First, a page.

California Pizza Kitchen’s gluten-free pizza… isn’t.

by Carol Blymire on July 25, 2011

in Take Action, Ugh

California Pizza Kitchen’s PR firm sent out the following email to bloggers who write about celiac disease and gluten:

The wait is over! Today California Pizza Kitchen (CPK) has launched gluten free pizza crust, making 29 of their original pizzas available gluten free.

CPK has taken notice of the increased demand with more than 3 million Americans affected by Celiac Disease and created a specialty menu with various gluten free items. Among the 29 different gluten free pizzas available is America’s favorite, The Original BBQ Chicken pizza, the Pear & Gorgonzola pizza and the Wild Mushroom pizza. CPK also offers other gluten free appetizers, soups, salads, specialties, kids items and desserts to choose from on their current menu.

CPK is thrilled to offer those that require gluten free items a menu with the same delicious offering that they’ve always had, now gluten free. Please feel free to tell your readers.
Can I send you any images?

Thank you.

Tracy Rubin
JCUTLER Media Group
13807 Ventura Blvd.
Sherman Oaks, CA 91423
tracy@jcutlermedia.com

o: 818.981.3023
Follow us on Twitter @jcutlermedia
www.jcutlermedia.com

For now, let’s ignore the myriad typos and grammar issues in that email, and focus on the content and the thrust of their pitch. California Pizza Kitchen paid their public relations firm to reach out specifically to gluten-free bloggers in an effort to promote a new gluten-free menu item which, it turns out, isn’t necessarily gluten-free at all. Check out the fine print on their menu:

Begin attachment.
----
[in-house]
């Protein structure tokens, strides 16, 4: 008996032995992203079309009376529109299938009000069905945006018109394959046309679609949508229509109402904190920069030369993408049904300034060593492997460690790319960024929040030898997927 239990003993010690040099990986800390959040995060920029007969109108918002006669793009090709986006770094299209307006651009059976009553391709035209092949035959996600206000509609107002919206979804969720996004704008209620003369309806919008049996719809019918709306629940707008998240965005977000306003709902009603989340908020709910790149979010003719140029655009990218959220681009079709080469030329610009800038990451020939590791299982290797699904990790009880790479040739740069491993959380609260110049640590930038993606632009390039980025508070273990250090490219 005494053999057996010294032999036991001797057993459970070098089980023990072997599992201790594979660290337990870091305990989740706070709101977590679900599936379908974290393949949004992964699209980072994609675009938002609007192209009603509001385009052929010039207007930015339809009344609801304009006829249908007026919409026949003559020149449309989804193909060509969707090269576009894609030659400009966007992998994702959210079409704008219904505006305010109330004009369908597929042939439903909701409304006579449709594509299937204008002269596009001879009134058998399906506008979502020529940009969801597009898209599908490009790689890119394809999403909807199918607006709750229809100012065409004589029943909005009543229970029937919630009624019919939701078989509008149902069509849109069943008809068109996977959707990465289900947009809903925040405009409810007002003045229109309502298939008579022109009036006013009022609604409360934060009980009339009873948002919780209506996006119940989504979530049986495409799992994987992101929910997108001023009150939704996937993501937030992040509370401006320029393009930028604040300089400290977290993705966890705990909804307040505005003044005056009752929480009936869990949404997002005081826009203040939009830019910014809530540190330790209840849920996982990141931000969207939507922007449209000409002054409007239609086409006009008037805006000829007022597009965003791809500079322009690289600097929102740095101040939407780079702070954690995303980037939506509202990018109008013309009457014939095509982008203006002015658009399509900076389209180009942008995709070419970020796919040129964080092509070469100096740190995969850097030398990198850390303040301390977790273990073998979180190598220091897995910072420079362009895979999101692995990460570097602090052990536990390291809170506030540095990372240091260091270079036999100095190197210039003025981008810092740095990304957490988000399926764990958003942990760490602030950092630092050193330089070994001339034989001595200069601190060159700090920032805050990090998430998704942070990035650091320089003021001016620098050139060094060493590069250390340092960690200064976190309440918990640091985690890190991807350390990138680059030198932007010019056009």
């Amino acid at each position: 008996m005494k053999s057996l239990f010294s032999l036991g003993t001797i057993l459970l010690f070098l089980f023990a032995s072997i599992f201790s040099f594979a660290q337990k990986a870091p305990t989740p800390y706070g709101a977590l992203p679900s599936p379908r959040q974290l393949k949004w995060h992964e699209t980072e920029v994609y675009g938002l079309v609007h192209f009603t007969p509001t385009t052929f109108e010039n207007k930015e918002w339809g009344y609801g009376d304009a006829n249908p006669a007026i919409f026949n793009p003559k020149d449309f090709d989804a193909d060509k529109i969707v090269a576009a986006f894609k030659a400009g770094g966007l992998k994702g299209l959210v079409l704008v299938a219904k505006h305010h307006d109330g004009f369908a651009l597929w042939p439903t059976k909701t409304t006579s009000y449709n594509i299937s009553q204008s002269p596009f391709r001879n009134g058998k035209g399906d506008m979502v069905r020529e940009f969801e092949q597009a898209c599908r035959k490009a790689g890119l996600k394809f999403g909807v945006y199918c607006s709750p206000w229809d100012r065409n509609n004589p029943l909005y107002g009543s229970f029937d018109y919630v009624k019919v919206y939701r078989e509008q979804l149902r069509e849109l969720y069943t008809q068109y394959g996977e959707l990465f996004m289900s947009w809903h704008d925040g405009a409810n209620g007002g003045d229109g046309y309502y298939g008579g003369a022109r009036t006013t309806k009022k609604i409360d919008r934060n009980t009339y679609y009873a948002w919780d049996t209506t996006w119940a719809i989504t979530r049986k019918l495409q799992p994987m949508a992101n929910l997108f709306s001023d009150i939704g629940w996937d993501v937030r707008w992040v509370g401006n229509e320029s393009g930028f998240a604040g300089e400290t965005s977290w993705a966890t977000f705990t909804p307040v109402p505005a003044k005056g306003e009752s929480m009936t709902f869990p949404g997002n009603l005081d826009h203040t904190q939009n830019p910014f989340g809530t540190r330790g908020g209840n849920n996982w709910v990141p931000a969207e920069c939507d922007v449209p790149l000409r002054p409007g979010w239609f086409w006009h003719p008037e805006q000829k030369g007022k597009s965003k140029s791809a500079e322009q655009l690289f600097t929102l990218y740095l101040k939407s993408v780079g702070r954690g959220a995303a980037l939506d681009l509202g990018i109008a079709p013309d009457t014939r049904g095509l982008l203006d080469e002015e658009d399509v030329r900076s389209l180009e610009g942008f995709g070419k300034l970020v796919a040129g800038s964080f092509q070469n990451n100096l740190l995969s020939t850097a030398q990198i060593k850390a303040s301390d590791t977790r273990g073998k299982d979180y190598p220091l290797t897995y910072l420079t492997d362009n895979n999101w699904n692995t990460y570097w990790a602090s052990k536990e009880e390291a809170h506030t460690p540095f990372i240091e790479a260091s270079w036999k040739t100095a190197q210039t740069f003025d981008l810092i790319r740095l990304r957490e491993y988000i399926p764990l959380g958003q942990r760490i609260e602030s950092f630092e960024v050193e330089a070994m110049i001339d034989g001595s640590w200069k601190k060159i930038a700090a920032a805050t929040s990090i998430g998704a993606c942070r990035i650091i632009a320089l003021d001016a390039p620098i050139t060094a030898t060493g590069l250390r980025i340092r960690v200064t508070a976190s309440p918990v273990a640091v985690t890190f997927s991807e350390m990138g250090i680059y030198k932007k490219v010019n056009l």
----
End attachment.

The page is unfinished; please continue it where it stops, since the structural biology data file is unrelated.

“Gluten-Free” designations are based on information provided
by our ingredient suppliers. Warning: Ingredients or production
methods used by our suppliers may change, or there may be
product differences among regional suppliers. Additionally,
normal kitchen operations involve shared cooking and preparation
areas, or we may need to substitute ingredients in menu items.
We are therefore unable to guarantee that any menu item
is free from gluten or any other allergen, and we assume no
responsibility for guests with food allergies or sensitivities.

[Bolding is theirs, not mine.]

 

So, if CPK can’t guarantee their gluten-free products are, in fact, gluten-free, then why are they paying their public relations firm to blatantly pitch gluten-free writers with a product offering that CANNOT BE DELIVERED UPON?

It’s irresponsible, and it needs to stop.

I’m no stranger to restaurant kitchens. I know how difficult it is for restaurants to work with customers who have food allergies or autoimmune disorders like celiac disease. It’s an incredibly fast-paced work environment with so many different ways a customer’s “NO GLUTEN” request could get dropped during the service process — the server not writing it down or not entering it into the POS system, the expediter not getting the right plates in the right places, etc.  So, I understand how difficult it is to work with customers who have food allergies. Believe me. I do.